Even when issues don’t seem to have an impact on the Democratic National Convention coming to Charlotte in September, they do.
For instance, the convention was noted by Maria Hanlin, executive director of Mecklenburg Ministries, before she introduced Souls of Our Neighbors: Fears, Facts and Affordable Housing. A crowd filled the Wells Fargo Auditorium at the Knight Theater on Tuesday to view the 28-minute documentary that presents Charlotte’s increasing problem of homelessness and the struggles of the working poor to find housing through the eyes of six families.
In the middle of a 10-year plan to alleviate the problem, there are still more than 4,700 homeless children in Charlotte-Mecklenburg Schools. What's more, day-care workers, health aides, service reps and others in low-paying jobs still spend more than half their paychecks on rent and utilities (the goal in affordable housing is 30 percent or less).
Will the prospect of a national and international spotlight kick-start efforts from nonprofits, faith congregations, businesses and others, to alleviate the problem? Communities such as Ballantyne have rejected plans to construct affordable housing because, in part, of what the documentary calls myths — that it brings crime and lowers property values.
In Souls of Our Neighbors, ministers, law enforcement officials, housing development experts and those who have had their lives changed by a safe and stable place to live try to dispel the fears with personal stories. The sentiment they express: It’s “more than shelter.” At my home parish of St. Gabriel, a weekly host of the Room in the Inn program, many of those who come for a night’s shelter and a few meals work at low-paying jobs and include women and children.
In the film, Mayor Anthony Foxx walks with two men who, like Foxx, grew up in Optimist Park. All three are now professionals who were once youngsters with uncertain futures. They sincerely express what their homes and upbringing meant to them. On Tuesday, Foxx unveiled a proclamation naming 2012 the “Year of Our Neighbor.” Those in government “can’t do this by ourselves,” he said.
The program was sponsored by the Foundation for the Carolinas, Wells Fargo, the Knight Foundation and Crossroads Charlotte, and hosted by Crossroads, Mecklenburg Ministries and Temple Beth El, whose Rabbi Judy Schindler made the case for individual involvement.
Alana McClendon, who is featured in the documentary, tells of moving to a shelter with her three children to escape an abusive relationship. She got a hotel customer-service job while living there and is now living in affordable housing, where she says neighbors who didn’t know she was a part of such a program welcomed her.
On Tuesday, she told those gathered that a reasonable rent allows her to purchase other necessities — she does’t have to choose between food and utilities or deny her children the cost of a school field trip.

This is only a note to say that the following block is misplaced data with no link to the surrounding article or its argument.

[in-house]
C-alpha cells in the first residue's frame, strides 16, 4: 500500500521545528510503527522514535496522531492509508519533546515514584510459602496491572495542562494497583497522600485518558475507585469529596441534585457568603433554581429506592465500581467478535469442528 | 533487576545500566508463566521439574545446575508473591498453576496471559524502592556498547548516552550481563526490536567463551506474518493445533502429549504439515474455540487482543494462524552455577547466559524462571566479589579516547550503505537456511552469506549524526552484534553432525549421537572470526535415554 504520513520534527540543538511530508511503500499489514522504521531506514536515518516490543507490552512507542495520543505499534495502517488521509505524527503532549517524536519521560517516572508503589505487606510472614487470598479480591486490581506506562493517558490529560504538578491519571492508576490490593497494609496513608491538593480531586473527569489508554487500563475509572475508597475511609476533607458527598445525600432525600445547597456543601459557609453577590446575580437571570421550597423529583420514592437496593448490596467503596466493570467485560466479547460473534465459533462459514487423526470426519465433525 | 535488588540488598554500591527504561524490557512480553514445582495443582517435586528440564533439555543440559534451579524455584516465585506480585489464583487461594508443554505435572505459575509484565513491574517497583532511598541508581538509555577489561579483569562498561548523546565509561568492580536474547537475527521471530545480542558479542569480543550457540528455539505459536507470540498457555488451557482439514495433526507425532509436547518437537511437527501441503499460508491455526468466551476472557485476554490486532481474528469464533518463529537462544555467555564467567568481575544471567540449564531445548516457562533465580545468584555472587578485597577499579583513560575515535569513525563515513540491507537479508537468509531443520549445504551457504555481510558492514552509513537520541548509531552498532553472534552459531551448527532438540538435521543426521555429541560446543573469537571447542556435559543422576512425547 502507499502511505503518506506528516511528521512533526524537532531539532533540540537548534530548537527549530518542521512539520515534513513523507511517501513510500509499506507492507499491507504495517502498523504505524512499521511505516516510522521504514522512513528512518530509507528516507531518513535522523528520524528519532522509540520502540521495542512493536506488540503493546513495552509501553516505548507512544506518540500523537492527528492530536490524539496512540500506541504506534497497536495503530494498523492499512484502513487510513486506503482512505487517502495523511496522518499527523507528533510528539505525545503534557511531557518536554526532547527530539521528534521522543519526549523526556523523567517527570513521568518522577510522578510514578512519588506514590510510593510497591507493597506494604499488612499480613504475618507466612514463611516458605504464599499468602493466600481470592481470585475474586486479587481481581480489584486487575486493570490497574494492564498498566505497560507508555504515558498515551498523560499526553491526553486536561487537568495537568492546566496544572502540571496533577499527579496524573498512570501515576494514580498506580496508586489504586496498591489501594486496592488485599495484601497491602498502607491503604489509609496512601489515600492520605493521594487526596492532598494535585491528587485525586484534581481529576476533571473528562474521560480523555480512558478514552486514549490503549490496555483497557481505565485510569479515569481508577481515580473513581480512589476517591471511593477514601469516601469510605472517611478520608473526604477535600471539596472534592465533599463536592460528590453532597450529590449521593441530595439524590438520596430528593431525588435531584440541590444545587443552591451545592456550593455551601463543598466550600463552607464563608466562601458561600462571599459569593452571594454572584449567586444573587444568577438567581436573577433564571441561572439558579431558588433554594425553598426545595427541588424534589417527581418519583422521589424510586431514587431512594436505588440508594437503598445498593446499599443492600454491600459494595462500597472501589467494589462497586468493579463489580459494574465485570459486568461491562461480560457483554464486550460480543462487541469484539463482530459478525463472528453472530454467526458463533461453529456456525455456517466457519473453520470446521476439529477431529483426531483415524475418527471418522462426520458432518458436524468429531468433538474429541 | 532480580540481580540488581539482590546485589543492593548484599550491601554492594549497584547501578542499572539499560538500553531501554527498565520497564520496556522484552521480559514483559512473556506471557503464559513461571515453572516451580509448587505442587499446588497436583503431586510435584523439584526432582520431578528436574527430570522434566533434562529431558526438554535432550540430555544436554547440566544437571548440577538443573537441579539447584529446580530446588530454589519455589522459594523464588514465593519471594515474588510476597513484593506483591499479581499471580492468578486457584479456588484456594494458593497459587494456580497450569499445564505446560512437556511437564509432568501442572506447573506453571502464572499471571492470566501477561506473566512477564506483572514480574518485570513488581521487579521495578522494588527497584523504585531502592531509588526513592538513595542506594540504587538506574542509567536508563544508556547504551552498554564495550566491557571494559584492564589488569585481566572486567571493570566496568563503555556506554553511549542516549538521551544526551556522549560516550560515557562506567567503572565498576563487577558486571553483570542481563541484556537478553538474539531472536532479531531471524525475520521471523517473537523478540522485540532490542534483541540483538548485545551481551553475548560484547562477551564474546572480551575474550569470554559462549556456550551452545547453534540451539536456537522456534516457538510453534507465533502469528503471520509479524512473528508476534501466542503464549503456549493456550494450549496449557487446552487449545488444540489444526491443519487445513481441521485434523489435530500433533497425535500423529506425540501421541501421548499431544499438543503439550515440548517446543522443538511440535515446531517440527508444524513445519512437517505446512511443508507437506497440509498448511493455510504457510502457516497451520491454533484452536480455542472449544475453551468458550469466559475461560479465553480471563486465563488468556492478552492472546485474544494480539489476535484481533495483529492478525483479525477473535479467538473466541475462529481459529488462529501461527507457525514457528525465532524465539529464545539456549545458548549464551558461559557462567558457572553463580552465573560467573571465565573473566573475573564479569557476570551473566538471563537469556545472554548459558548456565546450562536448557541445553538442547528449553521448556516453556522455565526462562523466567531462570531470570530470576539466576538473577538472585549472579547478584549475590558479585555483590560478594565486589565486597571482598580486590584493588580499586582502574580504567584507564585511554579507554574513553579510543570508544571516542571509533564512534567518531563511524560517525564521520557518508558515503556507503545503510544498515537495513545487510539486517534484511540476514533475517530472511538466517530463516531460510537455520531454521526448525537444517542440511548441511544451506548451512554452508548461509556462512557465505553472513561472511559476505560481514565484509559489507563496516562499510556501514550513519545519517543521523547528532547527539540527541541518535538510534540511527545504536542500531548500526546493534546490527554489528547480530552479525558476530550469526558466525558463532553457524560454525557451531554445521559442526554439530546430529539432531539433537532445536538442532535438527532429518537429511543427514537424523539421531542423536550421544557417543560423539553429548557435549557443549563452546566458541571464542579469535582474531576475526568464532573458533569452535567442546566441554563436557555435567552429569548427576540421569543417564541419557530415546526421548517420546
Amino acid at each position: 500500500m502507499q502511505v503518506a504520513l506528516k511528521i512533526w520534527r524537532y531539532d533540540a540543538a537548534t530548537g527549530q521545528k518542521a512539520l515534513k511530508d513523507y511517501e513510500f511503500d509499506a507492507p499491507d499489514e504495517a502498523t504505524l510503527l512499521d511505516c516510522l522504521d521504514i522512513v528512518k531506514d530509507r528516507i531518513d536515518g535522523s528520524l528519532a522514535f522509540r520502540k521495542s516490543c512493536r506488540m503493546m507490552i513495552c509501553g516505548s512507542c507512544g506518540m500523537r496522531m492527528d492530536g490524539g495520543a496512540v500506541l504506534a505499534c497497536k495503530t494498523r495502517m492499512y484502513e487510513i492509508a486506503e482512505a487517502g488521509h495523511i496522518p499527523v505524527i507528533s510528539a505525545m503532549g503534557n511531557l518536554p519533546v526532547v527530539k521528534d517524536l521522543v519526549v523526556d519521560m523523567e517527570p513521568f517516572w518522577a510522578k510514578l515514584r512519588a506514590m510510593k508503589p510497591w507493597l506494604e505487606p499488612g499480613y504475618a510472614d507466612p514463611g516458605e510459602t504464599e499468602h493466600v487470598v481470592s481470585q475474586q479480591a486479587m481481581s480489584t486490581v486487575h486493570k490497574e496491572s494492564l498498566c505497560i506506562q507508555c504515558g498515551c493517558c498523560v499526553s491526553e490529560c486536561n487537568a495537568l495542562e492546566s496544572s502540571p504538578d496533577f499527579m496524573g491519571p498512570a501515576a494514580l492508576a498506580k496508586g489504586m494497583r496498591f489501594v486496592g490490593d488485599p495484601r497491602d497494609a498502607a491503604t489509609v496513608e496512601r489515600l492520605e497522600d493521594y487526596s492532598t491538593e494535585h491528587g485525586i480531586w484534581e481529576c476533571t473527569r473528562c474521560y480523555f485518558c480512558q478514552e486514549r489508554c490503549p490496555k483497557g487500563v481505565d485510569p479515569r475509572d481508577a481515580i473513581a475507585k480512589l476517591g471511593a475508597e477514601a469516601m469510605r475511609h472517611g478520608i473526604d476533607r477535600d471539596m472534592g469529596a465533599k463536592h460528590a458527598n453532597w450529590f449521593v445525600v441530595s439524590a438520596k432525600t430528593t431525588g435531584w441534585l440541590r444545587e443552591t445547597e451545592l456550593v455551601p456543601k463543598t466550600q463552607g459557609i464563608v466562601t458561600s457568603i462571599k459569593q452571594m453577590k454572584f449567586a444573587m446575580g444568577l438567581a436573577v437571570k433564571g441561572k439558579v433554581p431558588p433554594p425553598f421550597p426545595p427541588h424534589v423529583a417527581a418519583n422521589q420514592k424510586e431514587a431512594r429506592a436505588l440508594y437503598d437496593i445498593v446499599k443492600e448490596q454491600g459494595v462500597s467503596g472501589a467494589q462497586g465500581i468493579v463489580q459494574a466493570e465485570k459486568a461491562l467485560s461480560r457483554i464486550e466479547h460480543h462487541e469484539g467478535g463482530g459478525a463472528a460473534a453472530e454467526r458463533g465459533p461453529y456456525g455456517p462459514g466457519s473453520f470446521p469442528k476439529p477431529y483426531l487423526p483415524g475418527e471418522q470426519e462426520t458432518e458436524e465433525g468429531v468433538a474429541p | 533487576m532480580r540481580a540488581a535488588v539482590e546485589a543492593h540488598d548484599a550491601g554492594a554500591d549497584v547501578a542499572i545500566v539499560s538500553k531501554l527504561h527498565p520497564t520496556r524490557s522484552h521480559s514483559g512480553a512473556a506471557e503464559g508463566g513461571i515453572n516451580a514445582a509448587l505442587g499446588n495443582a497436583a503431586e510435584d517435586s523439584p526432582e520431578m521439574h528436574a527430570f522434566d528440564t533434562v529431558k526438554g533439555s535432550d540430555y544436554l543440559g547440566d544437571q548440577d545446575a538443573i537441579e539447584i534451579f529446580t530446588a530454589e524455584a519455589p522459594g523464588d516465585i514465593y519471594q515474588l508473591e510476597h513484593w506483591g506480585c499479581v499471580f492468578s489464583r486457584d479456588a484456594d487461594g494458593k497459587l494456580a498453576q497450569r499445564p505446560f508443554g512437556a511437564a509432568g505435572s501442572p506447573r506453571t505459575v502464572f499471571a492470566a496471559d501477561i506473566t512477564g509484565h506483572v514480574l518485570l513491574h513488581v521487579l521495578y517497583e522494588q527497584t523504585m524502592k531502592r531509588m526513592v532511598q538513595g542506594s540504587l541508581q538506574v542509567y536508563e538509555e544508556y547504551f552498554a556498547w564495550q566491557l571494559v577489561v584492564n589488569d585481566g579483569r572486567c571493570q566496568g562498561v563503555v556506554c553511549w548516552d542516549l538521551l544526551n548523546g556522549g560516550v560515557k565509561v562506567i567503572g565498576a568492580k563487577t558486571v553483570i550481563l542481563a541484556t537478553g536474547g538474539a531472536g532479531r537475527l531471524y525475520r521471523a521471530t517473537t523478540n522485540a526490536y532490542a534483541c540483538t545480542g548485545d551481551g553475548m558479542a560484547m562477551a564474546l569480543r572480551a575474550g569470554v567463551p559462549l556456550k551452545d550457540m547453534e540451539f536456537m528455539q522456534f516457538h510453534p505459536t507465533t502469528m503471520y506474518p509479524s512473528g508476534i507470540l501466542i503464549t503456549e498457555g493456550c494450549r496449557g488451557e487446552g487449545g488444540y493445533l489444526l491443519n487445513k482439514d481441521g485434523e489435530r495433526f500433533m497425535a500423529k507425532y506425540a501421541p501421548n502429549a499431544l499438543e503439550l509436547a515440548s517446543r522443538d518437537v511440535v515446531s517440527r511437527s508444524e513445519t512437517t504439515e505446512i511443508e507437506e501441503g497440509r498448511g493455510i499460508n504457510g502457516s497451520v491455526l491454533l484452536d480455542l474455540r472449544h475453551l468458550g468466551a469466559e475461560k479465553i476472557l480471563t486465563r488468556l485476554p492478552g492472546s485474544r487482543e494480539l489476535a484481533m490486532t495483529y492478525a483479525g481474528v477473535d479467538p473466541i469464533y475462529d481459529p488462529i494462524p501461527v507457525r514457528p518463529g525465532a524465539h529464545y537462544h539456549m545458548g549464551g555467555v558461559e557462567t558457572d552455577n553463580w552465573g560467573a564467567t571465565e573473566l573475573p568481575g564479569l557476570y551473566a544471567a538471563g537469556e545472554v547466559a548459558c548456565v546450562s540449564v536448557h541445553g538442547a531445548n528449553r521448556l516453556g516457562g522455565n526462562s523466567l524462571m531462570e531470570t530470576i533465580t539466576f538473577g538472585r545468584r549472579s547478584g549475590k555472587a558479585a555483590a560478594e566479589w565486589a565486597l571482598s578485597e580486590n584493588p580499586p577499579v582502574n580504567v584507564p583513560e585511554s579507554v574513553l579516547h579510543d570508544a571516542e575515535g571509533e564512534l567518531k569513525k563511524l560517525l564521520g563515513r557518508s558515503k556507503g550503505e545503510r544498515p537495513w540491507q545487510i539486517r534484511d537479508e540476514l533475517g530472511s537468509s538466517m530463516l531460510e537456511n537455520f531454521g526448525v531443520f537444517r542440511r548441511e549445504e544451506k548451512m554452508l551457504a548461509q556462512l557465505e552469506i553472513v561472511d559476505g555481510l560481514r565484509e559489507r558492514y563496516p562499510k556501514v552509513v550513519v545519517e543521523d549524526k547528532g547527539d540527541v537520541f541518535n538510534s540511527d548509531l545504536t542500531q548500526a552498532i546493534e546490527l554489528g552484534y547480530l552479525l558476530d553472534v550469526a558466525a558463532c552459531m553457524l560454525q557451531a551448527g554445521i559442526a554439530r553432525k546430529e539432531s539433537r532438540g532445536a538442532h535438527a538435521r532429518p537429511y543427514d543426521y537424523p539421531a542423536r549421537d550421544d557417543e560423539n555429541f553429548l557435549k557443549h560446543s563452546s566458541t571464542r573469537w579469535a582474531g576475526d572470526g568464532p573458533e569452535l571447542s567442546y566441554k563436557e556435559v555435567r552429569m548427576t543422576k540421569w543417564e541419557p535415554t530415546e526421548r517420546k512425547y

What would she say to the skeptical? After the program, McClendon told me she would tell Charlotte’s citizens “they need to be more open-minded to everyone’s humanity.”
Will a difficult issue take hold not just because it’s the right thing, but also because of the city’s need to project a progressive New South image to all who follow the Democrats to town?
Affordable housing developer Dionne Nelson said it was a good chance everyone would pass by affordable housing on the way home from the event and not notice a difference. But then, the folks who would spend a good part of the day after a holiday weekend learning about Charlotte's housing challenge aren’t the ones who need convincing.
Meanwhile, the Democratic National Convention Committee continues to take care of convention business. It announced in Durham on Wednesday the investment of convention funds — $2 million each in non-interest bearing accounts — in two North Carolina minority-owned banks: Mechanics and Farmers Bank and the Latino Community Credit Union.
At a press conference — at the historic North Carolina Mutual Life Insurance Building, the oldest and first African American-owned insurance company in the country — and in a statement, DNCC CEO Steve Kerrigan said the funds “will help these institutions expand lending and economic development efforts to communities across the state.”
Mary C. Curtis, an award-winning Charlotte, N.C.-based journalist, is a contributor to The Washington Post “She the People” blog, The Root, NPR, Creative Loafing and the Nieman Watchdog blog. Her “Keeping It Positive” segment airs Wednesdays at 7:10 on TV’s Fox News Rising Charlotte, and she was national correspondent for Politics Daily. Follow her on Twitter.
Watch the trailer for Souls of Our Neighbors:
Black teen shooting at police. Nothing to see here. Move along, move along…
Why is it that all you Charlotte based Duke energy haters are using so much…
No one can say CL is modest.